In February 2021 after a visit to Petrozavodsk reporters eagerly repeated [Postscript] a suggestion of DMITRIEV’s 88-year-old acquaintance Alexander Selyutsky that the historian might have upset a local relative or descendant of the “Judges” or Executioners of 1937-1938:
“He not only came across those who were arrested: the executioners were also named in those documents.”
Krasny Bor (September 2012)
Yet, as noted before, the troika members and 47 others who signed execution reports from a dozen sites across Karelia were all publicly named in the 1990s by Dmitriev’s mentor Ivan Chukhin. It was the first time such information was published anywhere in Russia,[R] notes Sergei Krivenko of Memorial.
In his 1999 book, for instance, Chukhin named 16 men who took part in executing 3,778 “near Petrozavodsk” between 9 August 1937 and 22 October 1938 (not just at Krasny Bor, perhaps, but at other still unidentified locations). And he described (Karelia in 1937, [R] p. 119) the three most often in charge of such operations : Travin, NKVD commandant for the Karelian capital; Pushkin, head of the city fire brigade; and Voronkov, seconded from the special section of the NKVD’s 17th rifle division in the Leningrad Region.
In the run-up to his arrest on 13 December 2016, said another acquaintance, Yury DMITRIEV received anonymous and sometimes hostile telephone calls about the “list of executioners”.
This popular name describes a work of reference made available shortly before. In November 2016, after International Memorial was designated a “foreign agent” it published online the names and details of 42,000 “Officers of the USSR NKVD, 1935-1939” [R]. A major resource — but it is easier to find some names than others. Travin, for example, is absent.
Naturally, the NKVD chairmen of the troika in Karelia are all included: Tenisson (1897-1938 died in prison), his odious deputy Solonitsyn (1895-?1965); and his successor Matuzenko (1897-1940 shot). Despite a plea in 1956 by Tenisson’s widow and in 1957 by Solonitsyn himself, none were later granted rehabilitation. “The majority of NKVD men who were members of a troika were not rehabilitated after Stalin’s death,” commented the chairman of International Memorial in 2018, “but all the regional Party secretaries who were members, often enthusiastic members, of such bodies were rehabilitated. Likewise, the third member of the troika, the regional prosecutor [or procurator, ed.], was also always rehabilitated.”
Only 13 of the 47 named by Chukhin in 1999 as officers from the Karelian NKVD or from the NKVD’s Gulag system can be recognised, with varying degrees of certainty, in the 2016 “list of executioners”. (The preface to the online publication warned users that not all whom it mentioned were directly involved in acts of political repression. This caveat has been largely ignored.) Chukhin did not supply their initials. Even those with uncommon surnames cannot always be found: they were probably too junior for inclusion in the 2016 collection — where dates of birth are known those named by Chukhin had only reached their early thirties by 1937. A few NKVD district heads can be identified with confidence: P.P. Beizot (1905-1943) in Pudozh; I.K. Terekhov (??) in Rugozero; G.G. Goldberg (1906, retired 1951) in Olonets; and P.P. Yermushin (1904-? 1945 Perm Region) in Kem. The detail is often very thin. One exception is A.M. Kuznetsov (1902-1971), NKVD district head in Kandalaksha during the Terror: after the war he became head of the MGB in Karelia and died in Petrozavodsk.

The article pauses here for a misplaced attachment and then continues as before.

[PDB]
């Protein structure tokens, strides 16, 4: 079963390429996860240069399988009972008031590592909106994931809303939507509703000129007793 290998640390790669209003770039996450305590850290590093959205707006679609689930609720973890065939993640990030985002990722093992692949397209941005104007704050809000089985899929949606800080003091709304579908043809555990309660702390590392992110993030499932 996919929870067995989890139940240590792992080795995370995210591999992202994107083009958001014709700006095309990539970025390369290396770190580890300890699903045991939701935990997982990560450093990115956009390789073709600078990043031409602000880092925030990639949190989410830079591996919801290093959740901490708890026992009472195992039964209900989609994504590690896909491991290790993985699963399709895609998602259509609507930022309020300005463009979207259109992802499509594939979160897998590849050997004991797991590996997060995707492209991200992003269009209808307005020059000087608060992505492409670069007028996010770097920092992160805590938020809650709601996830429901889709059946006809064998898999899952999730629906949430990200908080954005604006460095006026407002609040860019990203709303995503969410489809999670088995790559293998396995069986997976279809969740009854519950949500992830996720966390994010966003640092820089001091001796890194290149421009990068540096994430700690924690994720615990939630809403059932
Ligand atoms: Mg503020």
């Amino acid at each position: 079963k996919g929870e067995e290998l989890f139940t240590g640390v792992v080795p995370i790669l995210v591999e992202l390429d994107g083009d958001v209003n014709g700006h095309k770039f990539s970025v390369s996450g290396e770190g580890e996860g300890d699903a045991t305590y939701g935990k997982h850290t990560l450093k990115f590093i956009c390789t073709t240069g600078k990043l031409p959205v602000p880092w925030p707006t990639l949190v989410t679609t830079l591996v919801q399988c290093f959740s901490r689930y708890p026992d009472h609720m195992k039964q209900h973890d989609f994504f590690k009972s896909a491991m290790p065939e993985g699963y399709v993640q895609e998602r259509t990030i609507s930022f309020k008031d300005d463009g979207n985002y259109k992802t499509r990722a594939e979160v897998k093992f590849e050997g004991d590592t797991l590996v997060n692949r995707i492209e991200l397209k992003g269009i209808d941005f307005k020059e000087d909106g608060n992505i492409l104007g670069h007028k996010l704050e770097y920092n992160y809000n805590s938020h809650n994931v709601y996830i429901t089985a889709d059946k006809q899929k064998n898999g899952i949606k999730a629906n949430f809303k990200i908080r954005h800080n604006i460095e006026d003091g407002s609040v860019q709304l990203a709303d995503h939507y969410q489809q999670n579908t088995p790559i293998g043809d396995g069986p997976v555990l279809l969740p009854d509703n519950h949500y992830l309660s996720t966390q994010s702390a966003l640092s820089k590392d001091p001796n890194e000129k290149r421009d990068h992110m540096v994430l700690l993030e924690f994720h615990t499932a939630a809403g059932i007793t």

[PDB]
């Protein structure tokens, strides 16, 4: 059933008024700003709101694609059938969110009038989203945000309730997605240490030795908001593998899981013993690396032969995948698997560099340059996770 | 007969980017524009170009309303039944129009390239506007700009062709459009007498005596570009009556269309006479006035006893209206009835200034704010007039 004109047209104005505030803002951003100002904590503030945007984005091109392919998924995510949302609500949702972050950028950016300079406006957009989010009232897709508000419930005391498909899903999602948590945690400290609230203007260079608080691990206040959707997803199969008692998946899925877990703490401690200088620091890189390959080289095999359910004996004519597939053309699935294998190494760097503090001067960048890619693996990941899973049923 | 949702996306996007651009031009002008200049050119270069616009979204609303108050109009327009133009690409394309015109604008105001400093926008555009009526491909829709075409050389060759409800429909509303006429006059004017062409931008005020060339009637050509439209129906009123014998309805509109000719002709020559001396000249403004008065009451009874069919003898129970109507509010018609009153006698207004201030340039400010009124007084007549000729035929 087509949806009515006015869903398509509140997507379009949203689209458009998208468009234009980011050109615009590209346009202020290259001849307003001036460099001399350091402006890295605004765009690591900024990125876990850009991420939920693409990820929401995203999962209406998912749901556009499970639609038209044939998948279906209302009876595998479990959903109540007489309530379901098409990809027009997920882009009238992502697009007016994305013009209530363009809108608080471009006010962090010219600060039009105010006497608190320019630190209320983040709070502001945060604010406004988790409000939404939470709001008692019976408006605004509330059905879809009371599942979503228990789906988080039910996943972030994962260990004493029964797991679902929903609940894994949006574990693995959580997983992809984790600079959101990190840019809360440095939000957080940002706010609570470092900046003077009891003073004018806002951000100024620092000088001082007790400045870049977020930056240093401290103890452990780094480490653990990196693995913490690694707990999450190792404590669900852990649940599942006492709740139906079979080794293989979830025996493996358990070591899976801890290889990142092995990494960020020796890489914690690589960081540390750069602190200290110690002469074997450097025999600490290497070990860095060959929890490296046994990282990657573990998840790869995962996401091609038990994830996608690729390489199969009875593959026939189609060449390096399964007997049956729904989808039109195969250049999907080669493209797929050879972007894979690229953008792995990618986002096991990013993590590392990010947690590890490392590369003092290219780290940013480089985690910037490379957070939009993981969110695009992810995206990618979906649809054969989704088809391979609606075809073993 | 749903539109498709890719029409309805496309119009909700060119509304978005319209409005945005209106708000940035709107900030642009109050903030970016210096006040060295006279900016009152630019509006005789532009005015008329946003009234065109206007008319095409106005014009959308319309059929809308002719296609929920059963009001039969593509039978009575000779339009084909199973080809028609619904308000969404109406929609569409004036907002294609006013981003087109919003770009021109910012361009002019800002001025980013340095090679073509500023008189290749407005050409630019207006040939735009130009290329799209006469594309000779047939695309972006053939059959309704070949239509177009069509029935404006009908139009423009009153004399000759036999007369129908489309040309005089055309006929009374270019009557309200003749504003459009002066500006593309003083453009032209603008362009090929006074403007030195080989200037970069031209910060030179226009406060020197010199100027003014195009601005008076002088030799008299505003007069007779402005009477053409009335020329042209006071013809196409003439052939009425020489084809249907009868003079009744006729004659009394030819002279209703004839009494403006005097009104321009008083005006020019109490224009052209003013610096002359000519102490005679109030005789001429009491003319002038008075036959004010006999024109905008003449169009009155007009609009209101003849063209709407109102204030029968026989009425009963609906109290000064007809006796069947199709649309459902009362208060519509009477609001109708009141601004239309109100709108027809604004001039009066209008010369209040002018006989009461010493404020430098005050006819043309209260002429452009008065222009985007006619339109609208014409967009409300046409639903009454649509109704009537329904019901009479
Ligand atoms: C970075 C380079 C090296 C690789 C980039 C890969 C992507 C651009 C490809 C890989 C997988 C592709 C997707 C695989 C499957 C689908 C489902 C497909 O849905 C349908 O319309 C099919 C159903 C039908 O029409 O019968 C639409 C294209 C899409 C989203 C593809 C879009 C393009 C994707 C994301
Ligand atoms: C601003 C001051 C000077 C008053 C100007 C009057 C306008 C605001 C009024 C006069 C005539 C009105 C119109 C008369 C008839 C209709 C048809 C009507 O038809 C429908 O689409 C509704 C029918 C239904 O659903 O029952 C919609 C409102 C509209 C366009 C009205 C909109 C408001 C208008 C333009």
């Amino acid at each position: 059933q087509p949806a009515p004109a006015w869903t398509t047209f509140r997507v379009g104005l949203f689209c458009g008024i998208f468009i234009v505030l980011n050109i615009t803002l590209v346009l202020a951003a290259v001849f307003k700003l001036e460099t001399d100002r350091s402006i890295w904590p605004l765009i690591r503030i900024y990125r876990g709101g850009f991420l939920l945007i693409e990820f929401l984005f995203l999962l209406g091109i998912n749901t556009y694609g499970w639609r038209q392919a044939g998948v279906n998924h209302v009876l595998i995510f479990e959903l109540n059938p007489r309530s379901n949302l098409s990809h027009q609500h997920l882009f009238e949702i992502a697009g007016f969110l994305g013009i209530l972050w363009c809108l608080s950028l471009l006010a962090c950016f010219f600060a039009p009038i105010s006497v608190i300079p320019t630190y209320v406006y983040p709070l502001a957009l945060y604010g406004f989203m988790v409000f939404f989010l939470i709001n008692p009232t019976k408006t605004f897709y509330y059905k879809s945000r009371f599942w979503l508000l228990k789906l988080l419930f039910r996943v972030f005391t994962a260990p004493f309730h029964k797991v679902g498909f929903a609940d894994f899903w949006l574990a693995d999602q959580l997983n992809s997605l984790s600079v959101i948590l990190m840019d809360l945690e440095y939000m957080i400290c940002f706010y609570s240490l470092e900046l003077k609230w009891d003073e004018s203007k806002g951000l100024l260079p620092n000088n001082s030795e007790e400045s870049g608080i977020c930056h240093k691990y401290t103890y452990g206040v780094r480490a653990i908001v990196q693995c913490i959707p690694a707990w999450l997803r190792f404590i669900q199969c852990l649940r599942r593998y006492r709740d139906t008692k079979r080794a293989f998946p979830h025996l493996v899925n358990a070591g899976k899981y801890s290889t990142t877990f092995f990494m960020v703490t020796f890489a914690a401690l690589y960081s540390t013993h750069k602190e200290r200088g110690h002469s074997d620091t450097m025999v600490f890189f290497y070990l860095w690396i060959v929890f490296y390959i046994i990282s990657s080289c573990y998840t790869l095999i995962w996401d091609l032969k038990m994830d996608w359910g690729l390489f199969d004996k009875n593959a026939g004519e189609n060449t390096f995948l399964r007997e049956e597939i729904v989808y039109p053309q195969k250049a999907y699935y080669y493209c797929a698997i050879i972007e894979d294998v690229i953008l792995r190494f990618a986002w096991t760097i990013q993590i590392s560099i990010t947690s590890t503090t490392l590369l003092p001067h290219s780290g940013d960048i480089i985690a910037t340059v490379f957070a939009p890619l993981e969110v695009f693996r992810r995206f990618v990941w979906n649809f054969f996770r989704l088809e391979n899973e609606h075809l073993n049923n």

Without initials six of the 16 who oversaw and took part in shootings near Petrozavodsk, cannot be found in the 2016 “list of executioners”. Only three of the eight signatories of execution reports from Sandarmokh have been publicly identified: I.A. Bondarenko (1900-1939), A.F. Shondysh (1902-1939) and P.P. Dolinsky. Shondysh and the sadistic Bondarenko are also not in the 2016 list but were convicted and shot long ago, after the trial of the unspeakable NKVD executioner Captain Matveyev.
The Seryshev thesis
In February 2021 the Project team of investigative journalists published a long piece developing the suggestion first made by Nikita Girin that the former head of the Karelian FSB (2011-2016) Anatoly Seryshev was “The very grey cardinal” [R] operating behind the scenes to sustain the persecution of Yury DMITRIEV.